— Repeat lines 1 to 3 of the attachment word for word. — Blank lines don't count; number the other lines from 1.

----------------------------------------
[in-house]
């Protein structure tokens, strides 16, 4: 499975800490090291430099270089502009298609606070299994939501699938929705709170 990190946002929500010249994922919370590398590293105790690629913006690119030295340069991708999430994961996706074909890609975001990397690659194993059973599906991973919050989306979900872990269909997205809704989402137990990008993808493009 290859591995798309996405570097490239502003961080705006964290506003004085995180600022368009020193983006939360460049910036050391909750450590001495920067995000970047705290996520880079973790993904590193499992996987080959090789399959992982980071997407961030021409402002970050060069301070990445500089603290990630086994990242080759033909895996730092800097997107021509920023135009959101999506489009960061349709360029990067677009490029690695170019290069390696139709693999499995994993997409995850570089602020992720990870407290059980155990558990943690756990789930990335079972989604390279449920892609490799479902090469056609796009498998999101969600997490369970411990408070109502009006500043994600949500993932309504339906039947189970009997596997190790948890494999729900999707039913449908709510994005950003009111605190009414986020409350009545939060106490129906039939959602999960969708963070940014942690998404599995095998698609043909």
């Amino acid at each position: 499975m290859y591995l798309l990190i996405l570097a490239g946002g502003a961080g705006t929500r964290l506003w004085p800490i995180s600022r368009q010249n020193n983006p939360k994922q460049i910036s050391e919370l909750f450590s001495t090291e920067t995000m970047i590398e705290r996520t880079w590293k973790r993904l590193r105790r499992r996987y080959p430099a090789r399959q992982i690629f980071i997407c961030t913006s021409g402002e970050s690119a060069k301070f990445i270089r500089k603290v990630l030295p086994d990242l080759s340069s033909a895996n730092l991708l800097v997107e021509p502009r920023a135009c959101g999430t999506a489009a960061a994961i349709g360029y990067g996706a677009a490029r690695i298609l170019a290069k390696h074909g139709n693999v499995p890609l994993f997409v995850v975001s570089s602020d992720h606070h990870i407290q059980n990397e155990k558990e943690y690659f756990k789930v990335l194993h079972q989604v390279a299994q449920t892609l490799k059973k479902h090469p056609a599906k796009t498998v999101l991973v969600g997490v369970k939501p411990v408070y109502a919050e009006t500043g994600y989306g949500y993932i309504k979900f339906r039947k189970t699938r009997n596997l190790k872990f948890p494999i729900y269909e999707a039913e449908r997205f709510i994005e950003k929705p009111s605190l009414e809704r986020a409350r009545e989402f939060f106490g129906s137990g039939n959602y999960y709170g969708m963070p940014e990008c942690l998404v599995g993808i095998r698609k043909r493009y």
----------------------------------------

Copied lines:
[in-house]
């Protein structure tokens, strides 16, 4: 499975800490090291430099270089502009298609606070299994939501699938929705709170 990190946002929500010249994922919370590398590293105790690629913006690119030295340069991708999430994961996706074909890609975001990397690659194993059973599906991973919050989306979900872990269909997205809704989402137990990008993808493009 290859591995798309996405570097490239502003961080705006964290506003004085995180600022368009020193983006939360460049910036050391909750450590001495920067995000970047705290996520880079973790993904590193499992996987080959090789399959992982980071997407961030021409402002970050060069301070990445500089603290990630086994990242080759033909895996730092800097997107021509920023135009959101999506489009960061349709360029990067677009490029690695170019290069390696139709693999499995994993997409995850570089602020992720990870407290059980155990558990943690756990789930990335079972989604390279449920892609490799479902090469056609796009498998999101969600997490369970411990408070109502009006500043994600949500993932309504339906039947189970009997596997190790948890494999729900999707039913449908709510994005950003009111605190009414986020409350009545939060106490129906039939959602999960969708963070940014942690998404599995095998698609043909």
């Amino acid at each position: 499975m290859y591995l798309l990190i996405l570097a490239g946002g502003a961080g705006t929500r964290l506003w004085p800490i995180s600022r368009q010249n020193n983006p939360k994922q460049i910036s050391e919370l909750f450590s001495t090291e920067t995000m970047i590398e705290r996520t880079w590293k973790r993904l590193r105790r499992r996987y080959p430099a090789r399959q992982i690629f980071i997407c961030t913006s021409g402002e970050s690119a060069k301070f990445i270089r500089k603290v990630l030295p086994d990242l080759s340069s033909a895996n730092l991708l800097v997107e021509p502009r920023a135009c959101g999430t999506a489009a960061a994961i349709g360029y990067g996706a677009a490029r690695i298609l170019a290069k390696h074909g139709n693999v499995p890609l994993f997409v995850v975001s570089s602020d992720h606070h990870i407290q059980n990397e155990k558990e943690y690659f756990k789930v990335l194993h079972q989604v390279a299994q449920t892609l490799k059973k479902h090469p056609a599906k796009t498998v999101l991973v969600g997490v369970k939501p411990v408070y109502a919050e009006t500043g994600y989306g949500y993932i309504k979900f339906r039947k189970t699938r009997n596997l190790k872990f948890p494999i729900y269909e999707a039913e449908r997205f709510i994005e950003k929705p009111s605190l009414e809704r986020a409350r009545e989402f939060f106490g129906s137990g039939n959602y999960y709170g969708m963070p940014e990008c942690l998404v599995g993808i095998r698609k043909r493009y």